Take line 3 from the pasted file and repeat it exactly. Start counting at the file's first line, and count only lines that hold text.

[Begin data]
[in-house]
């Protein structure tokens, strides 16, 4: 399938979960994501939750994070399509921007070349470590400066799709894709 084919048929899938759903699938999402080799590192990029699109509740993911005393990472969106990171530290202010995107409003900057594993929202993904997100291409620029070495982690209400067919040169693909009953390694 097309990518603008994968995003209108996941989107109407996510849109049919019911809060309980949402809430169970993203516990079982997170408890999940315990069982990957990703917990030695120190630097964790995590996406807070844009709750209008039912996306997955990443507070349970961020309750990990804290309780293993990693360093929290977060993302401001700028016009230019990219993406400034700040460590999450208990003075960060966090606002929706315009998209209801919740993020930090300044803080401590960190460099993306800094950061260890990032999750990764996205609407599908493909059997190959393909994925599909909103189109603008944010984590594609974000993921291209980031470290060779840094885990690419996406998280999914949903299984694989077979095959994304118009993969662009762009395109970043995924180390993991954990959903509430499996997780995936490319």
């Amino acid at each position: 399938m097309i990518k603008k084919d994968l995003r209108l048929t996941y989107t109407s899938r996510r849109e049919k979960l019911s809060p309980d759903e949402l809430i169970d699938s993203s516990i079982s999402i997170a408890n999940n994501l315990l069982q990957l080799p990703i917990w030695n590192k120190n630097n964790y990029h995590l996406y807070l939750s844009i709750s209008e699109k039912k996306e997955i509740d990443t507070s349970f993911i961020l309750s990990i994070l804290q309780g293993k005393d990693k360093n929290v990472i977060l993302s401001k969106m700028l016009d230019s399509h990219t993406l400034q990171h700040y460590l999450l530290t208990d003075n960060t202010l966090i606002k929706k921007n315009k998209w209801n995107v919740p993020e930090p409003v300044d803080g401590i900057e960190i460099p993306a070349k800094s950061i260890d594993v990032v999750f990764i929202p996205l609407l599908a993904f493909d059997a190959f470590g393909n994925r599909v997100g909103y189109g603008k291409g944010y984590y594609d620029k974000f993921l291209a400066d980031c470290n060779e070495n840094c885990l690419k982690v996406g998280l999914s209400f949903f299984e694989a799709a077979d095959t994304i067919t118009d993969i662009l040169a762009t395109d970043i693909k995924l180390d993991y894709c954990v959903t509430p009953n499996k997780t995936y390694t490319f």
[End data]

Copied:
């Amino acid at each position: 399938m097309i990518k603008k084919d994968l995003r209108l048929t996941y989107t109407s899938r996510r849109e049919k979960l019911s809060p309980d759903e949402l809430i169970d699938s993203s516990i079982s999402i997170a408890n999940n994501l315990l069982q990957l080799p990703i917990w030695n590192k120190n630097n964790y990029h995590l996406y807070l939750s844009i709750s209008e699109k039912k996306e997955i509740d990443t507070s349970f993911i961020l309750s990990i994070l804290q309780g293993k005393d990693k360093n929290v990472i977060l993302s401001k969106m700028l016009d230019s399509h990219t993406l400034q990171h700040y460590l999450l530290t208990d003075n960060t202010l966090i606002k929706k921007n315009k998209w209801n995107v919740p993020e930090p409003v300044d803080g401590i900057e960190i460099p993306a070349k800094s950061i260890d594993v990032v999750f990764i929202p996205l609407l599908a993904f493909d059997a190959f470590g393909n994925r599909v997100g909103y189109g603008k291409g944010y984590y594609d620029k974000f993921l291209a400066d980031c470290n060779e070495n840094c885990l690419k982690v996406g998280l999914s209400f949903f299984e694989a799709a077979d095959t994304i067919t118009d993969i662009l040169a762009t395109d970043i693909k995924l180390d993991y894709c954990v959903t509430p009953n499996k997780t995936y390694t490319f």